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Originally Posted by noglider View Post
The Simplex Delrin concept has proven to be a failure, so why try to reinvent it?
The tech is advancing.
It is being used by a locomotive manufacturer even. A fuel injector can now be printed as one part, before it was an assembly brazed, soldiered, crimped comprised of 34 parts.
What I found surprising was there are printers that can print two dissimilar materials at a time.
The equipment that is the best right now is very expensive, yes. But a Mac+ was too way back.
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Old 06-17-17, 10:05 PM
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Originally Posted by noglider View Post
The Simplex Delrin concept has proven to be a failure, so why try to reinvent it?
I guess I wasn't clear. What I'm suggesting is using 3d printing to make a replacement part from aluminum, not Delrin. That way you could toss the cracked plastic part, and reassemble your now all metal Simplex. Paint it black if you like...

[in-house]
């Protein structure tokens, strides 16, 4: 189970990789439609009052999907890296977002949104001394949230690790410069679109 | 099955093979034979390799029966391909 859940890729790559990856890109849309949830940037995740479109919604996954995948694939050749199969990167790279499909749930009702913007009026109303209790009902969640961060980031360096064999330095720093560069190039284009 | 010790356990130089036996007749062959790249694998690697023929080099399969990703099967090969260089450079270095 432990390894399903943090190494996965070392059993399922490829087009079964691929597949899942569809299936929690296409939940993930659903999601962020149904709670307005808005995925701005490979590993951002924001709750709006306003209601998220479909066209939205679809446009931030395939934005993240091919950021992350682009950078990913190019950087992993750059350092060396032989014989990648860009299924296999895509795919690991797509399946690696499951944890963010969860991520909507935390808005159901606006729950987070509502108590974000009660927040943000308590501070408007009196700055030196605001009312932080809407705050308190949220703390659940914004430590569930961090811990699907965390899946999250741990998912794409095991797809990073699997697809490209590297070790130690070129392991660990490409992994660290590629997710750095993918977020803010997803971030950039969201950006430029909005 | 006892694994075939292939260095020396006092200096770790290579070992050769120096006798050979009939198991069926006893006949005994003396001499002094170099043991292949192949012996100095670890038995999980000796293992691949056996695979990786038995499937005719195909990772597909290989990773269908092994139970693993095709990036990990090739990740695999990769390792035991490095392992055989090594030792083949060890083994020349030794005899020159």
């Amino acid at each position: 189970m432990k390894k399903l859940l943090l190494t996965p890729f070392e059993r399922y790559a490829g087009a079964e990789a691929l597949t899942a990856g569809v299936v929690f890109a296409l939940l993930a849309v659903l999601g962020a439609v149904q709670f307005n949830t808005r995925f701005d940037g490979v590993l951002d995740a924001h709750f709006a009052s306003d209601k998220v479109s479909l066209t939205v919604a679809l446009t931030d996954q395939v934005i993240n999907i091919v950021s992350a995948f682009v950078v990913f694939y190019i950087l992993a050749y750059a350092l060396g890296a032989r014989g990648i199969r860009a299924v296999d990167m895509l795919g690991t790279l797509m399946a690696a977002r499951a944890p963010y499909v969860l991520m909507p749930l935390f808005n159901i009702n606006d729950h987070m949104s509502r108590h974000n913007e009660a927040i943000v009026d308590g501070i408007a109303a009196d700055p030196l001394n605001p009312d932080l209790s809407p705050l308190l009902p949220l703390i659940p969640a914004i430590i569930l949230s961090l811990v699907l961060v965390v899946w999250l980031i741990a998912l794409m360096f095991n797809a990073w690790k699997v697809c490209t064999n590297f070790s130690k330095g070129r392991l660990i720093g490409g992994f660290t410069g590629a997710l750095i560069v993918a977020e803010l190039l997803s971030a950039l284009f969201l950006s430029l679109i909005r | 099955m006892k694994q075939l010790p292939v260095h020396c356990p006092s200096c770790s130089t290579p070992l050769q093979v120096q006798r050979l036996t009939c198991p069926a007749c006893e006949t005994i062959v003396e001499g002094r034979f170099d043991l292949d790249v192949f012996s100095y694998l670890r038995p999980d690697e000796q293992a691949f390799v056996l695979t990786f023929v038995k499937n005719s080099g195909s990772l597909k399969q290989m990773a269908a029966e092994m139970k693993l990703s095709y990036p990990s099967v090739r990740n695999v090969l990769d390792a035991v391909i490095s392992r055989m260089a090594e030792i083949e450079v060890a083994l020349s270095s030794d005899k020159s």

Delrin (acetal) isn't normally 3d printed, but a few freaks are experimenting with it. With some trouble then, they probably could be remade from Delrin if you were inclined. Some reinforcement to the section that fails would be in order.

BTW, I don't really agree that the Simplex Delrin concept was a failure, with caveats.
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Old 06-17-17, 11:41 PM
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I've had dozens of parts 3D printed for work in the past decade. The cost has come down, and the number of material options have come up. You can even 3D print stainless steel and titanium now. But it's pretty damn expensive. I haven't tried aluminum yet. An example of a material that's almost as strong as aluminum is PEEK, I've used it in some applications as-printed with hand finishing.

Please note, however, that there is a lot of misconception about the finished product. Typically you'll get what looks like very fine sedimentary layers as most processes build it a layer at a time. Finer layers = more machine time = higher cost. You can ask for post-processing with some hand finishing.
@rhm did a few head badges for me out of brass using 3D printed wax and the lost wax process. They came out VERY nice, but keep in mind it was a planar application, with only two levels.